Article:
Friday, January 22, 2010
William Blake's The Tyger
Starting a new semester and am taking a British Writers class. We're beginning our discussion with the Romantics and were assigned some poems by William Blake (1757-1827).
Blake was a poet and illustrator and is probably best known for his singular publications which combined his (increasingly esoteric) poetry and art. Songs of Innocence and of Experience is perhaps his most well-known and accessible collection of works.
In Songs (and other volumes), Blake experimented with a technique called "relief etching" (along with illuminated printing) where he created individual copper plates of art and poetry etched into the surface. He would then print a limited number of copies, hand illustrating each page using mostly water colors. These pages would eventually be hand-bound into small chapbooks which he would sell or distribute to a close circle of friends. Thus, without mass distribution, Blake was relatively unknown during his life time.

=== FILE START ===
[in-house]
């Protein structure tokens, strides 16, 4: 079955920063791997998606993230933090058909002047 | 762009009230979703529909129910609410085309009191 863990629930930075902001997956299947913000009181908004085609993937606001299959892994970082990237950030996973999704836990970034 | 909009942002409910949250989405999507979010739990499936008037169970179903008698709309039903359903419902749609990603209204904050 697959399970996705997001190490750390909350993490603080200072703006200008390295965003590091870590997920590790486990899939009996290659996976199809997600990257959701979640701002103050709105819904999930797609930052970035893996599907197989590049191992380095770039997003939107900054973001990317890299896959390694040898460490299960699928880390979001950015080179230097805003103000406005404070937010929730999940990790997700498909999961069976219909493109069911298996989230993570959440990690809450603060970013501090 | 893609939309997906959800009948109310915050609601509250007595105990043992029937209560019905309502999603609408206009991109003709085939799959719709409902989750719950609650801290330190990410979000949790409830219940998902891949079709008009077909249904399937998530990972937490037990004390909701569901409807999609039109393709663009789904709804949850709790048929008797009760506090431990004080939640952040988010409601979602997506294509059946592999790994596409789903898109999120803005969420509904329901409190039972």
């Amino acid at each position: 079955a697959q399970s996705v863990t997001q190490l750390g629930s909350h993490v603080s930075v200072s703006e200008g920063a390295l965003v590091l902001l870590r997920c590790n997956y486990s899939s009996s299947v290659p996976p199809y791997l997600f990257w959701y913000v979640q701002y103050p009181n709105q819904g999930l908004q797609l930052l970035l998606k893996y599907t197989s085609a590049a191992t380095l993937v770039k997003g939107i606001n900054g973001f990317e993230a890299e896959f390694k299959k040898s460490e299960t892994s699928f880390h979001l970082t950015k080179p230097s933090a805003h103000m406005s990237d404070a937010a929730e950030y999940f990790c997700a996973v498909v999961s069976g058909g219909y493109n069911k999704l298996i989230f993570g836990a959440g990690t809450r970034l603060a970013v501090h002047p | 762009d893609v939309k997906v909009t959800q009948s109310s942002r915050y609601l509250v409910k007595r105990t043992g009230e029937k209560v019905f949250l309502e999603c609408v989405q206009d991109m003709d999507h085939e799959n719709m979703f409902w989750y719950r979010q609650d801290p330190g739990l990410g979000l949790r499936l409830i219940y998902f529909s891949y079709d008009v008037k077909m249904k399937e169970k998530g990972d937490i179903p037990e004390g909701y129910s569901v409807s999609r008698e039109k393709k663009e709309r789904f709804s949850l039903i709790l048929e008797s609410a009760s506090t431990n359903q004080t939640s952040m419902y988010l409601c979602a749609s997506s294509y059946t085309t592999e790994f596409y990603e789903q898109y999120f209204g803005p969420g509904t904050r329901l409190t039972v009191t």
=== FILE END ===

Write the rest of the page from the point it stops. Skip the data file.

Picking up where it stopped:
In fact, I had never really heard of him (I know, for shame!)...and yet when I started reading his poems, I found familiar quotes. For example, from the final verse of "The Tyger" comes this memorable line: "What immortal hand or eye / Dare frame thy fearful symmetry?" (Yes, it's also an instrumental piece by Inked in Blood on their "Lay Waste the Poets" album, lol.)
So, I have a new Romantic to delve into. And he's worth the delve. Look at the sample illustrations of "The Tyger" - and each one is different which shades the message slightly as the poem and art work together in various ways. Notice that the tiger in one appears to be smiling. Huh! For an indepth look at his artwork, you must visit the William Blake Archive.
For more information, visit: